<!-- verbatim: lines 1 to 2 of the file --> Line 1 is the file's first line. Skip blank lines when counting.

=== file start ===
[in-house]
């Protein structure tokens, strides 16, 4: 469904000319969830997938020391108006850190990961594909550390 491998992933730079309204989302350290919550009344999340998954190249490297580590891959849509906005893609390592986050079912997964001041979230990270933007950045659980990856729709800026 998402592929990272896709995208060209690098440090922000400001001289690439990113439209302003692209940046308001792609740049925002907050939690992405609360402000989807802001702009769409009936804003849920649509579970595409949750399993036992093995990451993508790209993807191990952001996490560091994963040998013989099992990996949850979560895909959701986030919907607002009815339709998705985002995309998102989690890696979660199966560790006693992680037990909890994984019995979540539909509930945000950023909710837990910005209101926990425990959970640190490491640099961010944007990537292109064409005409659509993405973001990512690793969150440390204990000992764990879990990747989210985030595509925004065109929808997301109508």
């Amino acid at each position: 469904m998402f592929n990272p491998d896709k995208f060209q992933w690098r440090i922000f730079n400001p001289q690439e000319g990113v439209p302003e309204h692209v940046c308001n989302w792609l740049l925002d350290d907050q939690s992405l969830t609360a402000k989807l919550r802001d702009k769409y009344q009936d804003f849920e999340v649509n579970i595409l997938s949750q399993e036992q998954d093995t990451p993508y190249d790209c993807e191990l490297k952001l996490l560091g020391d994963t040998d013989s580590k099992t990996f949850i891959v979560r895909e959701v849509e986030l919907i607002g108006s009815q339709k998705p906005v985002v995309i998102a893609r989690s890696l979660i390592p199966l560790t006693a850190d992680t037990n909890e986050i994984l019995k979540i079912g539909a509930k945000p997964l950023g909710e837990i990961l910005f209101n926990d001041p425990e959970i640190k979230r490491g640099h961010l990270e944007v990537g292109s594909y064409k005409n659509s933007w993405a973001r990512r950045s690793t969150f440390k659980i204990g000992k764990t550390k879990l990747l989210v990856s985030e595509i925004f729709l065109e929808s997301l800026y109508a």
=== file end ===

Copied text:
[in-house]
């Protein structure tokens, strides 16, 4: 469904000319969830997938020391108006850190990961594909550390 491998992933730079309204989302350290919550009344999340998954190249490297580590891959849509906005893609390592986050079912997964001041979230990270933007950045659980990856729709800026 998402592929990272896709995208060209690098440090922000400001001289690439990113439209302003692209940046308001792609740049925002907050939690992405609360402000989807802001702009769409009936804003849920649509579970595409949750399993036992093995990451993508790209993807191990952001996490560091994963040998013989099992990996949850979560895909959701986030919907607002009815339709998705985002995309998102989690890696979660199966560790006693992680037990909890994984019995979540539909509930945000950023909710837990910005209101926990425990959970640190490491640099961010944007990537292109064409005409659509993405973001990512690793969150440390204990000992764990879990990747989210985030595509925004065109929808997301109508």